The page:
By Ruzanna KhachatrianPresident Robert Kocharian expressed concern on Friday about a slowdown in the ongoing preparations for a nationwide referendum on amendments to Armenia’s constitution put forward by his governing coalition.
Kocharian indicated his discontent with the pace of parliamentary discussions of his constitutional package during a meeting with senior government officials and lawmakers coordinating the fulfillment of Yerevan’s commitments to the Council of Europe.
“President Robert Kocharian attached importance to the need not to slow down the process of constitutional reform and work out a final [constitutional] draft with a high degree of mutual agreement,” the presidential press service said in a statement.
The statement appeared to refer to recent squabbles among leaders of the parliamentary majority that has delayed final parliamentary debates on the draft amendments to be put to the referendum. The delay has been accompanied by a bitter war of words between deputy parliament speaker Tigran Torosian and the chairman of the parliament committee on legal affairs. The two men have repeatedly accused each other of incompetence through the media.
An ad hoc parliament commission headed by Torosian is still revising the initial version of Kocharian’s constitutional package which was made public last fall. According to some press reports, it is now trying to accept some of the recommendations made by the so-called Venice Commission of the Council of Europe.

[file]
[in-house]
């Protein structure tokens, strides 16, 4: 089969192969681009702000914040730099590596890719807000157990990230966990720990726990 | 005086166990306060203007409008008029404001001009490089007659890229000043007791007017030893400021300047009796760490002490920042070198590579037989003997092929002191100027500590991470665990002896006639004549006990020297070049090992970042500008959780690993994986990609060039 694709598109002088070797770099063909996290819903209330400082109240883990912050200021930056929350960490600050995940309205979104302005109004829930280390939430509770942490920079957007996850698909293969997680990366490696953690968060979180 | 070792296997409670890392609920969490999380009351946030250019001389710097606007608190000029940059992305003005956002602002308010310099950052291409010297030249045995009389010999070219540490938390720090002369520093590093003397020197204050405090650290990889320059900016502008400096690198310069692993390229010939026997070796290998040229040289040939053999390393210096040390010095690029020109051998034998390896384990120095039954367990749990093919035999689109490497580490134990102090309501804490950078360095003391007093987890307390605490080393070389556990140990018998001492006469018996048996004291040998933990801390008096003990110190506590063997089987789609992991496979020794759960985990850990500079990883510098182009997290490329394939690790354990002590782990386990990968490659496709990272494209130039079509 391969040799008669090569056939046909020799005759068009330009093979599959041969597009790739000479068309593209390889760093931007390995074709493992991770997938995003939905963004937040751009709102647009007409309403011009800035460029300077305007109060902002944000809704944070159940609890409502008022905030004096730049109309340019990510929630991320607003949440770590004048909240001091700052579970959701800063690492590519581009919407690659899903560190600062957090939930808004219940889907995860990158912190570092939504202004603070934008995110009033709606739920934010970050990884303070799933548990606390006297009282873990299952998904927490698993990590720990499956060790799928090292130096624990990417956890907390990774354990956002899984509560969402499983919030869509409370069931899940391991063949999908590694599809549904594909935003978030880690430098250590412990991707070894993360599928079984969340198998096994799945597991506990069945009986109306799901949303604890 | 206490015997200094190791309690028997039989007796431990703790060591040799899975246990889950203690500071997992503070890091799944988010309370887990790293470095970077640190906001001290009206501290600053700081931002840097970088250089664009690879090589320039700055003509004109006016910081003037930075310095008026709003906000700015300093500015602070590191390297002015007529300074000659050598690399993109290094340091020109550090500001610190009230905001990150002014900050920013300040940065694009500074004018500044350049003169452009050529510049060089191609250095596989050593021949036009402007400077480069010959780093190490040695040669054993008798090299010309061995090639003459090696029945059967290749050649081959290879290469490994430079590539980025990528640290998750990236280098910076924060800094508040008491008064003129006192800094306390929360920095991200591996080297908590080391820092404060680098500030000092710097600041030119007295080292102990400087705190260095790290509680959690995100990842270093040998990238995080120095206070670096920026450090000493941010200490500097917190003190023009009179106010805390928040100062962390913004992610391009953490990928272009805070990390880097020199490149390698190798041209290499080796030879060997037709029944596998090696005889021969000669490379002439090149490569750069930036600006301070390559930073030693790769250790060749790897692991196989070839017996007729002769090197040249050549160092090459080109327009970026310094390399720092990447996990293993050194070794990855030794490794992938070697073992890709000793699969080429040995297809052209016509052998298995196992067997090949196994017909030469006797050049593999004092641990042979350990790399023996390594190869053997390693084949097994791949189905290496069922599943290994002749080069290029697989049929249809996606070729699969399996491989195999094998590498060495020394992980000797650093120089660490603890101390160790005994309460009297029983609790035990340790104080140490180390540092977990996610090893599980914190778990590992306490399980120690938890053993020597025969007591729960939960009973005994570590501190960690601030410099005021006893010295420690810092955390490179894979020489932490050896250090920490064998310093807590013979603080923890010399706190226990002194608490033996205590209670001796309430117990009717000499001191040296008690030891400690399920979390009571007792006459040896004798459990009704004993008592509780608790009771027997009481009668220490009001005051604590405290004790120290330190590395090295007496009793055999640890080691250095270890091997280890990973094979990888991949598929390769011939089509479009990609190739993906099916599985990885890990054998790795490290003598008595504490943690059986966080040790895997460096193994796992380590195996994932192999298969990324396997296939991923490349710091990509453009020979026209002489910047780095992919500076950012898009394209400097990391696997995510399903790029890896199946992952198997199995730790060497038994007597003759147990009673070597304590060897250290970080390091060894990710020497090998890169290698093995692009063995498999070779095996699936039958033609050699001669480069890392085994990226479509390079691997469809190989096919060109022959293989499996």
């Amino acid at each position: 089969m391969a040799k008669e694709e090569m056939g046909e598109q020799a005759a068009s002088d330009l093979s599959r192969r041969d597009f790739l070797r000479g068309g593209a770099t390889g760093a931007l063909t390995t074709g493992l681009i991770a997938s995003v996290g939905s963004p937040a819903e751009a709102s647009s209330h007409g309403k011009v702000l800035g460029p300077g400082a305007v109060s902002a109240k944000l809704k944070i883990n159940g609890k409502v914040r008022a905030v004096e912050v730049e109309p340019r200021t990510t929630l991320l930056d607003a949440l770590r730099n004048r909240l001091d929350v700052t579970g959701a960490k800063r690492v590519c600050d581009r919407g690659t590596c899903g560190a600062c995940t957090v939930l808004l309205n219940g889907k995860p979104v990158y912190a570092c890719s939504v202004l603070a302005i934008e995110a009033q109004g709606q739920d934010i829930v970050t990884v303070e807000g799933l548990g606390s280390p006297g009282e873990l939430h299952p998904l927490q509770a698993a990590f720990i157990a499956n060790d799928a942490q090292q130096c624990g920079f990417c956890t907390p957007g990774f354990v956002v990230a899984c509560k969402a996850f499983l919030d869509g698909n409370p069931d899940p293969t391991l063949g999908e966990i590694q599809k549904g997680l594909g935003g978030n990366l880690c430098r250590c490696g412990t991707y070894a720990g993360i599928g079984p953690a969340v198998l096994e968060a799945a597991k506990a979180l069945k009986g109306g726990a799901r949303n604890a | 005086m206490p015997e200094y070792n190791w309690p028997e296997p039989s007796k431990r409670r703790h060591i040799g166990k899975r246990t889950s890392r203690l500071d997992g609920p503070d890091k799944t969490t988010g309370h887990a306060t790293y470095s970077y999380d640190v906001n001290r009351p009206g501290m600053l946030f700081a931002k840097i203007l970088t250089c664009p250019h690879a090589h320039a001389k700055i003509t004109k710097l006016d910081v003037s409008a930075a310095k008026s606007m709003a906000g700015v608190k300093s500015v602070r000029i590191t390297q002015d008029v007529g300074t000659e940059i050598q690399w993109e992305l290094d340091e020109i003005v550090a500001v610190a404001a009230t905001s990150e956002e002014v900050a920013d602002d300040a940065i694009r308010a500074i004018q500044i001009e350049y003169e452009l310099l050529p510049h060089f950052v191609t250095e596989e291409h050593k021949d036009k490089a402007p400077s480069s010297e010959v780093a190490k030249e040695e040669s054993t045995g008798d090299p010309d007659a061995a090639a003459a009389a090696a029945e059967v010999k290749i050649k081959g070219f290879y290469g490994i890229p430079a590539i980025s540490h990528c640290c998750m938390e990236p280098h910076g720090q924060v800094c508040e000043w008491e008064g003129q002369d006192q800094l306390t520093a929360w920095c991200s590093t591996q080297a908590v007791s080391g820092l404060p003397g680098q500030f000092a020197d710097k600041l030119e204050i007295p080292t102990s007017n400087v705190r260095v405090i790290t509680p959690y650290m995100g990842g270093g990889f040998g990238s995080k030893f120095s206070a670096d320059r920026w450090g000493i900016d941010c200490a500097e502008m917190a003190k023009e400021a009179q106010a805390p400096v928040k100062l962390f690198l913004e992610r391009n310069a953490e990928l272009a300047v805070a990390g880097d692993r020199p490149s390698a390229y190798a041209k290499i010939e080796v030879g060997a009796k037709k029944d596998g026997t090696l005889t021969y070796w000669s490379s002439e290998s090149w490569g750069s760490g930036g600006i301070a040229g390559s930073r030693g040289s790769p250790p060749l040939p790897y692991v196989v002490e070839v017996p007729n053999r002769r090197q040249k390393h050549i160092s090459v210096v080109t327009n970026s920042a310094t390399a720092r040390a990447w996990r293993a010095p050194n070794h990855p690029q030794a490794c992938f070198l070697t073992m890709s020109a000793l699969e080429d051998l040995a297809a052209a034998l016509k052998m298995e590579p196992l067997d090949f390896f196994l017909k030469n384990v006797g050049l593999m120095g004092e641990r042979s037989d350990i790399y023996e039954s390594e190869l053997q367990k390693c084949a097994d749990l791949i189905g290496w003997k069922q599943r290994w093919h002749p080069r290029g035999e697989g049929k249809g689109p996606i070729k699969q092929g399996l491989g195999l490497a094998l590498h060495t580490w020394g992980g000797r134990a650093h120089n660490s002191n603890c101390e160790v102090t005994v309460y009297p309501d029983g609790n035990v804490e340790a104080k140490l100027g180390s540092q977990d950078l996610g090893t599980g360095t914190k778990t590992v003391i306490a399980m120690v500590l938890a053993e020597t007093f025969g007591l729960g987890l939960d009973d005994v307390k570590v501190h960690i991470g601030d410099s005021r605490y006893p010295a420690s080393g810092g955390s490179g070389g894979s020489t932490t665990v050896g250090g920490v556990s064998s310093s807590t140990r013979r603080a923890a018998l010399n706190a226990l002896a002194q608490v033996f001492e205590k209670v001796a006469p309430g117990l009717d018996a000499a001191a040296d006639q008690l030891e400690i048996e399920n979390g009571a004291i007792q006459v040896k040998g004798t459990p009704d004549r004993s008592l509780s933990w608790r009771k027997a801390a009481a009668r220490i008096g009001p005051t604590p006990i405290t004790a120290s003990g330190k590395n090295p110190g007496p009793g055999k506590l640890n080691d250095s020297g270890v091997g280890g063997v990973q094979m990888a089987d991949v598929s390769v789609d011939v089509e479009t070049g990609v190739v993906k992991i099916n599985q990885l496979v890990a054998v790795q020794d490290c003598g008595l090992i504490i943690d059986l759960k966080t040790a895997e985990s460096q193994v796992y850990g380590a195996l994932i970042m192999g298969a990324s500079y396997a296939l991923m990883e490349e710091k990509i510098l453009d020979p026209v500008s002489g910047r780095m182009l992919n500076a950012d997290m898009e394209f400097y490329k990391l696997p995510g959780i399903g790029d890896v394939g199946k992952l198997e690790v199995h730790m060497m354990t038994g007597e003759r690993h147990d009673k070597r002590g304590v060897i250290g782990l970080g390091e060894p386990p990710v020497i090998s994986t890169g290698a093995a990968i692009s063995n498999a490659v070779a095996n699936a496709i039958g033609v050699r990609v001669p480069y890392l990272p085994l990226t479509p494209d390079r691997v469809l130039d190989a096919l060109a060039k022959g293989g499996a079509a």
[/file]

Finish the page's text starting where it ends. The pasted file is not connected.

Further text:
In an interim report released in December, the commission concluded that the proposed amendments represent "a shift in favor of the president" when compared to the initial version of constitutional reform suggested by Kocharian in 2001. "More significant amendments, especially with respect to the key issue of the balance of powers between the state organs, are necessary," said the report.
It noted in particular that the Armenian parliament would remain "subordinated" to the president and play no role in the nomination and dismissal of prime ministers. The Venice Commission also said the presidential authority to appoint and sack Yerevan mayors contradicts not only European standards, but also some provisions of the Armenian constitution.
Meeting later on Friday, Torosian’s commission decided to formally include the issue of next week’s session of the National Assembly. However, observers do not expect a debate on the parliament floor at least until the end of this month.
Constitutional reform was one of the conditions for Armenia’s admission to the Council of Europe four years ago. In a resolution adopted last year, the Council’s Parliamentary Assembly urged Yerevan to hold the constitutional referendum in June at the latest. But the authorities are reportedly considering holding the vote concurrently with local elections due in October.
(Presidential press service photo)